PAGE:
Op-ed from the Grassroots
ASPR recently secured publication of this op-ed in the Arkansas Democrat-Gazette, an important paper in regards to clients’ interest in its congressional delegation.
Arkansas’ Leadership on Teaching the Next Generation Must Continue
By Lia Lent, National Executive Director, Home Instruction for Parents of Preschool Youngsters USA
David Tenner is an Arkansan we can all be proud of. He graduated from the University of Arkansas at Little Rock with a master’s degree; he is now a business consultant.
Yet David’s education journey began much earlier, as it does for all of us. Before he even entered kindergarten his mom stepped forward and asked for help in dealing with David’s language challenges from our nonprofit, Home Instruction for Parents of Preschool Youngsters—HIPPY.
HIPPY is a home visiting program designed to support parents, and grandparents, of 3-to-5 year olds, in their role as their child’s first and most important teacher. We work directly with interested families in underserved communities to provide guidance on how to teach their young children the important skills that they will need to be successful in school and in life. As we like to say, parenthood doesn’t come with instructions.
David says, “I now realize the impact of having learned recognition and context clues skills from HIPPY. These helped me to further expand my early education skills and resulted in really successful outcomes while in elementary and middle school.”
David’s story isn’t unique. In Arkansas, for nearly 30 years, communities have taken this innovative approach to empowering families to teach the next generation.
Years of research conducted in the United States and eight other countries found HIPPY to be effective in improving school readiness, parent involvement, school attendance, classroom behavior and standardized test scores and academic performance.
In fact, research conducted partly in Arkansas has shown children participating in HIPPY demonstrate statistically significant higher achievement scores in reading, math and social studies in third, fifth and sixth grades based on multiple measures.
One of the programs in our state we are most proud of is connected to Rogers Public Schools, where it is marking 25 years of success. The program right now serves 84 children and there usually is a waiting list.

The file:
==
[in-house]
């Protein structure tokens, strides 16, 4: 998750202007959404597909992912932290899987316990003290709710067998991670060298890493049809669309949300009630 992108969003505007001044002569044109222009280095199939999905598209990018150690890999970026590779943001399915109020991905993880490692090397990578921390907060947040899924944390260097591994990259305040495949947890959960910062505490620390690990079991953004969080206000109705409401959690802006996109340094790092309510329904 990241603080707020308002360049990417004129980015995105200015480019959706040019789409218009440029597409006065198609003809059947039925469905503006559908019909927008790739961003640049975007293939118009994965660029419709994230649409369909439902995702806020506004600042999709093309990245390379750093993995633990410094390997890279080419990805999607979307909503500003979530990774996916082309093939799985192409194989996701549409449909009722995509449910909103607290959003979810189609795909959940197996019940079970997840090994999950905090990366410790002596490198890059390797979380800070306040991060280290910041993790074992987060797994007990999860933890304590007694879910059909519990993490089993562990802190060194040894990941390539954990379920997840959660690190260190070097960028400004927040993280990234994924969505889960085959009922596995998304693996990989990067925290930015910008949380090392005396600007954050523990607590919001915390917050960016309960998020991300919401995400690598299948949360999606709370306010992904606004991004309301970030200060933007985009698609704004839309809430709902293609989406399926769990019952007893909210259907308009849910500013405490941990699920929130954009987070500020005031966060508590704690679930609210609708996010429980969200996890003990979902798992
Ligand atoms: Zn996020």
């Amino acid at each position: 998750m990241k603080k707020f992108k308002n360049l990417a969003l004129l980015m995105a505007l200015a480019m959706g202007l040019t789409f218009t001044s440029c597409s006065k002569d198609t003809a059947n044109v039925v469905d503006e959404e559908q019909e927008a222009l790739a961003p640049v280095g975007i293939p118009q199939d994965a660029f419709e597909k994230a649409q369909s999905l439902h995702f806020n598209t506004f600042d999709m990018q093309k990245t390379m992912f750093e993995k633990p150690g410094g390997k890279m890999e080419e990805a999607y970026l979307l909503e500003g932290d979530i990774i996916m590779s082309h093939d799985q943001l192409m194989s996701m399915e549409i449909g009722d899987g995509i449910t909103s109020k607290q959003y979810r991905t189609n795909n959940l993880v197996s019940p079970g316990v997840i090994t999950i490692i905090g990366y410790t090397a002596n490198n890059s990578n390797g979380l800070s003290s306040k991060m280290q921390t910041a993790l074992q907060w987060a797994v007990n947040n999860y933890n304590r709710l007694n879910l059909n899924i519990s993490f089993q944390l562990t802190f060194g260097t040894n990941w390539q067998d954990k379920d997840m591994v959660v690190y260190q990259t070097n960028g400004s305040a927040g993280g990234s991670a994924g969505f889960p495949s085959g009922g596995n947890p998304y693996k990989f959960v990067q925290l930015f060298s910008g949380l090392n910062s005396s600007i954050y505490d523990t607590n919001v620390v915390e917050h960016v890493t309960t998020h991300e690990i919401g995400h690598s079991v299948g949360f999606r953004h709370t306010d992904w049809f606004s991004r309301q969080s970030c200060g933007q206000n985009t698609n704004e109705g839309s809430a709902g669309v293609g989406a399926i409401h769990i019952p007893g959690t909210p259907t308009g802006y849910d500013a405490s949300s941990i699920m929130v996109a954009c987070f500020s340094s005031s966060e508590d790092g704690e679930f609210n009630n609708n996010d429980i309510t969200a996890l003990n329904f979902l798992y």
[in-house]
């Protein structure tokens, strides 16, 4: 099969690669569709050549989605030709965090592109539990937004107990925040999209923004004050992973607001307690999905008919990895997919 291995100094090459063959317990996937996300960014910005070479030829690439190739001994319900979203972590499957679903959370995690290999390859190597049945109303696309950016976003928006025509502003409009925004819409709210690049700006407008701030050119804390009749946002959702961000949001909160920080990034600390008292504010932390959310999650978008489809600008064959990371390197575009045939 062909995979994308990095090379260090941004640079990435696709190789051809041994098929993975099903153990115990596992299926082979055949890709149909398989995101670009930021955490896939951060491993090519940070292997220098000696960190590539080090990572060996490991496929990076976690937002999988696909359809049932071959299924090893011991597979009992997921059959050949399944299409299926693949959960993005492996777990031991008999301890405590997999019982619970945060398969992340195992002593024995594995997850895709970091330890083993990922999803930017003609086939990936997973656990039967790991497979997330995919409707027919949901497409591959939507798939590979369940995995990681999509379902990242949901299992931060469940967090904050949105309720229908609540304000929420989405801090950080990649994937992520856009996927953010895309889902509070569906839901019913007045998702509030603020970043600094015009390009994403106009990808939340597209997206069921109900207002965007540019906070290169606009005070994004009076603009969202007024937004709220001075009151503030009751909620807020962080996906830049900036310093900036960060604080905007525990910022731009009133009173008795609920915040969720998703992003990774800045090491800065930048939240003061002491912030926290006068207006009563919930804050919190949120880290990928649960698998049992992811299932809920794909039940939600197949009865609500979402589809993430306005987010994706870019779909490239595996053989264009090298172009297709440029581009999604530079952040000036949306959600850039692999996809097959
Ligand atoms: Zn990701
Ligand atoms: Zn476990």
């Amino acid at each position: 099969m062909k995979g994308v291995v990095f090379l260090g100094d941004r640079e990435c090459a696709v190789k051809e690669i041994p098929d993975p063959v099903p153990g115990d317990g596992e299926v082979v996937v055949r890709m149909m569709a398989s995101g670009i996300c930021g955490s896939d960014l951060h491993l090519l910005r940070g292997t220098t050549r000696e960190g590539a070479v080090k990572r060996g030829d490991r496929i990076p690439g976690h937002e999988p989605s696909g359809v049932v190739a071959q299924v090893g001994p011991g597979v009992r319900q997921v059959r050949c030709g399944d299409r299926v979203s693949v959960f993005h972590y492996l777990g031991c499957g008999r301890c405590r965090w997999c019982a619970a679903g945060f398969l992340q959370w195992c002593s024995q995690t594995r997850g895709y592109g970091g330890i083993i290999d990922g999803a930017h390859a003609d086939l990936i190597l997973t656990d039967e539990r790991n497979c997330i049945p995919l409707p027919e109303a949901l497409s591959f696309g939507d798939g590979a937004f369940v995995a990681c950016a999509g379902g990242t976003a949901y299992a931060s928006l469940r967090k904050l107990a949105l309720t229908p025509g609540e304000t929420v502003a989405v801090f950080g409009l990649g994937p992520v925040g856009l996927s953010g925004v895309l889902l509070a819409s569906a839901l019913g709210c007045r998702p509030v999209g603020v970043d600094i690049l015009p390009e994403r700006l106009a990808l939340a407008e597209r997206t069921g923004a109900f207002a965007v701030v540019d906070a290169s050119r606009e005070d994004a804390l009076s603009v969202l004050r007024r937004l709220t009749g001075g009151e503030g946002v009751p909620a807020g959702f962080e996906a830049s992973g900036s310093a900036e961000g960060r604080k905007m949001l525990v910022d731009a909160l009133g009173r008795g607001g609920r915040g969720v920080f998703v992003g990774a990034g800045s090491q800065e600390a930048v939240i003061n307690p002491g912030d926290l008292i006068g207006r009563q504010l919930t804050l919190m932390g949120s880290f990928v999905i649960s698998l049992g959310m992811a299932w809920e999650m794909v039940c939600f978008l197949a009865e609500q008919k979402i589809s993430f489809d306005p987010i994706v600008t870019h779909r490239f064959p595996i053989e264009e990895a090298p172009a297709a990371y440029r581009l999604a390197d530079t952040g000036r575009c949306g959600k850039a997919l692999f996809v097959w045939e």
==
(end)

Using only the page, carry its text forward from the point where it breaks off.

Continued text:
The schools in this district recognize the value of investing in young children before kindergarten. HIPPY graduates are shown to arrive at their doorstep better prepared for school and their parents are more engaged in their child’s progress.
HIPPY, and other home visiting programs like it, have proven that they provide a strong return on the investment by private supporters and foundations. Federal support for these initiatives initially began under President George W. Bush and it continues to this day.
As Congress looks to renew funding for home visiting under the Maternal, Infant, and Early Childhood Home Visiting program, we trust it will examine all the benefits that it provides. This federal-state partnership is a proven strategy for strengthening families and saving money.
The MIECHV program is also designed with a high degree of accountability. States track and measure effectiveness to make sure that it works as intended. The legislation requires programs to be “evidence-based,” with a proven track record of effectiveness as demonstrated through rigorous scientific study. HIPPY was proud to be one of the first seven programs nationwide to meet this high standard.
The federal-state partnership is designed to give states flexibility to identify some of the biggest challenges facing their young children that can be addressed through home visiting support, such as infant mortality, child abuse prevention or school readiness. The states then choose the right type of family support programs to meet those needs and communities implement them. In many cases, HIPPY is the chosen model, but there are others.
In particular, the Arkansas experience with HIPPY makes it a national leader in the home visiting movement. We must not lose a step in maintaining our role and improving outcomes for the most vulnerable young people.